I have had the pleasure of talking to a lot of wonderful people about the challenges of the BPI QCI Certification, and I am getting some unique insight.  I started out working on my book – Residential QCI Handbook on a quest to help candidates who are preparing to take the exam.  I wanted to get a clearer picture of how to prepare for the exam, what to study, what to learn, and what to brush up on.  But there is a lot more to it than just sharpening your pencil or memorizing a table.

For one thing, there is a lot to being a Quality Control Inspector for homes.  Early in my career I worked as a technician in a company that made television sets.  Electronic components were stuffed by hand into circuit boards.  Hardware components were mounted on large, copper back plates, wires were run between point A and point B . . . and C, D, E, F, G, etc.  Lots of wires.  For awhile I had to solder those wires in place.  Individual components like the power supplies and the channel tuners were tested at individual stations.  And then the whole thing was put together, shaken for a half hour to see if everything would stay in place, and then turned on and aligned and then put in a box to be shipped.  Every person in the process had something to do with making that TV set work . . . every person from the person who stuffed the resistors into the holes on the circuit boards to the final test technician who made sure that it actually would work when it arrived in someone’s home played a role in the success or failure of the product.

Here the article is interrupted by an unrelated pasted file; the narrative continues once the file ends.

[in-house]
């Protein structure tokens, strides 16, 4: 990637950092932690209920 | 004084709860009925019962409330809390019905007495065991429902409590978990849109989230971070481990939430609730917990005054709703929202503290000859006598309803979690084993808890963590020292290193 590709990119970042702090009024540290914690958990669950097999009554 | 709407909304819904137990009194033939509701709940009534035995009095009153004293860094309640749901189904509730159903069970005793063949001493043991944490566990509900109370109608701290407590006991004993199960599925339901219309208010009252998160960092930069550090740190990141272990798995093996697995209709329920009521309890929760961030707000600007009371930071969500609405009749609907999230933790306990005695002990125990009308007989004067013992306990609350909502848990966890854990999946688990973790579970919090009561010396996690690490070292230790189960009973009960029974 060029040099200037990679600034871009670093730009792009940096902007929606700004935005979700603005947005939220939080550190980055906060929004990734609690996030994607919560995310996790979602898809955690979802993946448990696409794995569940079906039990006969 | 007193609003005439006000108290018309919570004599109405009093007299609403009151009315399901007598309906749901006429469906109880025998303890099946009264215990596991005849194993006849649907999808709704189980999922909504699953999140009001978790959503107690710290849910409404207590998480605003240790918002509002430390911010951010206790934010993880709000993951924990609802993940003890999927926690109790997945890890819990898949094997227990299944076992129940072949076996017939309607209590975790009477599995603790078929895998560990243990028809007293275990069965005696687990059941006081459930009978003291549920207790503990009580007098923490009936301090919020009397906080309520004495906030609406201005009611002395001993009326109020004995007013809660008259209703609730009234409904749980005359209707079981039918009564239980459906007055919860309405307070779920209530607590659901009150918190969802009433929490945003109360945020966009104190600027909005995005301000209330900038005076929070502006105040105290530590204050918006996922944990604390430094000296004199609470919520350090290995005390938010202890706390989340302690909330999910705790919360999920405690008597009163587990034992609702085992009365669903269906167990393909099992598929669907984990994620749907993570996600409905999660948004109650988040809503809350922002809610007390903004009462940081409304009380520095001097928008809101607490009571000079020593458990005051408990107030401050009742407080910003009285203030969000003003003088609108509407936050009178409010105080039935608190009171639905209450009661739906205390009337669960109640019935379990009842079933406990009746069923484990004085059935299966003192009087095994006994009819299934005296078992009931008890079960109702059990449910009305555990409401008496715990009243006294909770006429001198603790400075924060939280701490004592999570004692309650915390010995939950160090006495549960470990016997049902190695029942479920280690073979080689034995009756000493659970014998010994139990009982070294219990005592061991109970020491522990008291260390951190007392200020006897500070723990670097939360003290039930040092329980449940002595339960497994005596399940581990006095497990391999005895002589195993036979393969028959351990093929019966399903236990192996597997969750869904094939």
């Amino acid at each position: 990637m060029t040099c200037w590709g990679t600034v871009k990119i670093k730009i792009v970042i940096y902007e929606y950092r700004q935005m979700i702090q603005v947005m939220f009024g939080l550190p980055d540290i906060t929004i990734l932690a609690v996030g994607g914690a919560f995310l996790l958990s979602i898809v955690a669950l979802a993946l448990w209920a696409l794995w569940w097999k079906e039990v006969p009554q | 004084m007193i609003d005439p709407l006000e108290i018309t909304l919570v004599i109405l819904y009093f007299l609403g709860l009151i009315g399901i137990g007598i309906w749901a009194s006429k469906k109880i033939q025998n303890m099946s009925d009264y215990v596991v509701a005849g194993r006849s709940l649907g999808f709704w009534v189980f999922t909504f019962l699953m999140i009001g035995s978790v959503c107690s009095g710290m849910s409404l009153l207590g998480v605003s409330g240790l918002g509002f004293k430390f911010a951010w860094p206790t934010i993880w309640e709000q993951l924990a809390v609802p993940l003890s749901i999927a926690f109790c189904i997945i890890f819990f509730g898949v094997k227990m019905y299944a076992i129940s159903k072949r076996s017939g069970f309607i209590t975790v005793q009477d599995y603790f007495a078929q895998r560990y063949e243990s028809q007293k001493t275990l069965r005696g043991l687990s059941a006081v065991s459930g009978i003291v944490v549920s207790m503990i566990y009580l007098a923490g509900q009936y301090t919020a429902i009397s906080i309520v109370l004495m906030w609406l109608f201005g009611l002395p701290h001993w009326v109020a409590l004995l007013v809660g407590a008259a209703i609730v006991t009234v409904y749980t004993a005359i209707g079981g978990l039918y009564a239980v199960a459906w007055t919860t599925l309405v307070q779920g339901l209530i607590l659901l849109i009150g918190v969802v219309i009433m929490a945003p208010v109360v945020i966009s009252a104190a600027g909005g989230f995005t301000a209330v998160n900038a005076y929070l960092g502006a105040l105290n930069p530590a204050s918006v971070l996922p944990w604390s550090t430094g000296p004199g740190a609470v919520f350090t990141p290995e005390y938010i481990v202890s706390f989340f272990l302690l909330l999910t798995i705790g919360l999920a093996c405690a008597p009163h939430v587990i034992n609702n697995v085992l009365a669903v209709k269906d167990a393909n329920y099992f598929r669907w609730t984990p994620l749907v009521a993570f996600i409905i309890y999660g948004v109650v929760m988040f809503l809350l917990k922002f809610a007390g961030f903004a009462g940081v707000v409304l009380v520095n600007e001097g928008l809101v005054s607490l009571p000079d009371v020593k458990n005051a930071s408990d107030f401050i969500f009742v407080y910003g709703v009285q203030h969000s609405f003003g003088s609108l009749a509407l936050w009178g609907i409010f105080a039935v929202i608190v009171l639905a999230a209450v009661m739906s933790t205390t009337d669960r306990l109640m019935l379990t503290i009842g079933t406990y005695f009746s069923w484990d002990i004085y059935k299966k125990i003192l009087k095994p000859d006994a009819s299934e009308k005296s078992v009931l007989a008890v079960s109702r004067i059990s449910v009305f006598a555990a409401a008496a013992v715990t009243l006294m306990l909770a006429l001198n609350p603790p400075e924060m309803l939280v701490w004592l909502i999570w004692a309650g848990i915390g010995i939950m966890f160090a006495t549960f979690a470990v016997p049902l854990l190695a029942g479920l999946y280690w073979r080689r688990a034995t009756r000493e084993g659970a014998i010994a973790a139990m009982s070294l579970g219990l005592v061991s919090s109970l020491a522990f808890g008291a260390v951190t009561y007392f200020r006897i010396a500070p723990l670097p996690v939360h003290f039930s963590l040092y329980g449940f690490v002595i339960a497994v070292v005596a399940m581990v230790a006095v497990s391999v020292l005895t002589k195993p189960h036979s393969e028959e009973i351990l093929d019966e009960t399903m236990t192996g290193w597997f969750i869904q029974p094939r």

I started out connecting wires, but I ended up performing the final alignment – performing the final quality control on each television.  There were a lot of smart people putting those things together, but the level of risk was small.  If the TV set didn’t work, people in a bar weren’t going to able to watch the 3 Stooges!  (They told me that when I was doing field service.)  If someone doesn’t properly check the spillage on a water heater in a house, a family could die.

Quality Control for homes is a lot more serious than quality control for TV sets.  Over and over again as I have talked to people I heard that the economic rewards for the job are barely considered.  The rewards are emotional.  Clients are grateful when their homes are more comfortable and the heating bills lower.

So that’s another thing.  I had heard that candidates struggle with the “soft skills” questions on the written test.  It’s very difficult to write “soft skills” questions that have only one right answer.  Those are generally the questions that attorneys answer by saying, “Well, it depends!”  How do you assess client satisfaction?  You talk to them.  We don’t do this work ON clients.  We do this work WITH clients.  The crew and the weatherization agency brings the skills and that has to blend with requirements of the house and the people who live there.  It is all one beautiful, functional entity.  It’s like the TV sets I worked on only much more significant.  Most of those TV sets that I worked on back in the 1970’s are in the dump by now.  Houses will be around for a few hundred years.